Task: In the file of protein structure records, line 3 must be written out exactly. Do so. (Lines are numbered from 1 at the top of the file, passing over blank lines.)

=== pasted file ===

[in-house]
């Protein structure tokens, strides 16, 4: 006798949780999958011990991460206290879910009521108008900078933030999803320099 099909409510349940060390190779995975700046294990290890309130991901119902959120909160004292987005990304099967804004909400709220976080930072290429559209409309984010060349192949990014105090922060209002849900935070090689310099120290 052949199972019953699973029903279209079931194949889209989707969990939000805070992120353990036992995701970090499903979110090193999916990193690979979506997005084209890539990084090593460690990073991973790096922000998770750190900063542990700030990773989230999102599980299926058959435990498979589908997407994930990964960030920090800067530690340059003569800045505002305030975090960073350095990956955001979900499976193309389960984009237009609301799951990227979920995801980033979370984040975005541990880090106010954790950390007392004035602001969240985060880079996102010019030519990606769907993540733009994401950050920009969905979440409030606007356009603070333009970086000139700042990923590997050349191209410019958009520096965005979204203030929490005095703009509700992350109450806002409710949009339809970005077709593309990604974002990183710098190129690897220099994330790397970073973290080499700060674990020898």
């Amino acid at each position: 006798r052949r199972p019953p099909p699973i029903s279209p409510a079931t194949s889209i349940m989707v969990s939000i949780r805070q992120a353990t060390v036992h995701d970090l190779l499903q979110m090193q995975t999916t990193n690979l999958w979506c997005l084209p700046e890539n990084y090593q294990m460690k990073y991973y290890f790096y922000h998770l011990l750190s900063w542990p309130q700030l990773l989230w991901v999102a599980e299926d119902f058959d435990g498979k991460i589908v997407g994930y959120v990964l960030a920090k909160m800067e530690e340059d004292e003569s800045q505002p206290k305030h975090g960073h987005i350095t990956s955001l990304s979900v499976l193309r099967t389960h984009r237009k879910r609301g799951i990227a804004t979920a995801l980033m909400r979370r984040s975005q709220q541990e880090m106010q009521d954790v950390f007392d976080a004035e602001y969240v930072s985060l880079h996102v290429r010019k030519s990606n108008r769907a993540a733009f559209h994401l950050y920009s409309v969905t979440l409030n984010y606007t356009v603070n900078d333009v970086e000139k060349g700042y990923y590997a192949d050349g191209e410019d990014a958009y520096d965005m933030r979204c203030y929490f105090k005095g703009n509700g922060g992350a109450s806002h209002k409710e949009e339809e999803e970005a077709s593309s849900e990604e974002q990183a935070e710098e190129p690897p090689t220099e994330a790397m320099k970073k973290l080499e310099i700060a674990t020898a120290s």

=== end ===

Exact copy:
């Amino acid at each position: 006798r052949r199972p019953p099909p699973i029903s279209p409510a079931t194949s889209i349940m989707v969990s939000i949780r805070q992120a353990t060390v036992h995701d970090l190779l499903q979110m090193q995975t999916t990193n690979l999958w979506c997005l084209p700046e890539n990084y090593q294990m460690k990073y991973y290890f790096y922000h998770l011990l750190s900063w542990p309130q700030l990773l989230w991901v999102a599980e299926d119902f058959d435990g498979k991460i589908v997407g994930y959120v990964l960030a920090k909160m800067e530690e340059d004292e003569s800045q505002p206290k305030h975090g960073h987005i350095t990956s955001l990304s979900v499976l193309r099967t389960h984009r237009k879910r609301g799951i990227a804004t979920a995801l980033m909400r979370r984040s975005q709220q541990e880090m106010q009521d954790v950390f007392d976080a004035e602001y969240v930072s985060l880079h996102v290429r010019k030519s990606n108008r769907a993540a733009f559209h994401l950050y920009s409309v969905t979440l409030n984010y606007t356009v603070n900078d333009v970086e000139k060349g700042y990923y590997a192949d050349g191209e410019d990014a958009y520096d965005m933030r979204c203030y929490f105090k005095g703009n509700g922060g992350a109450s806002h209002k409710e949009e339809e999803e970005a077709s593309s849900e990604e974002q990183a935070e710098e190129p690897p090689t220099e994330a790397m320099k970073k973290l080499e310099i700060a674990t020898a120290s």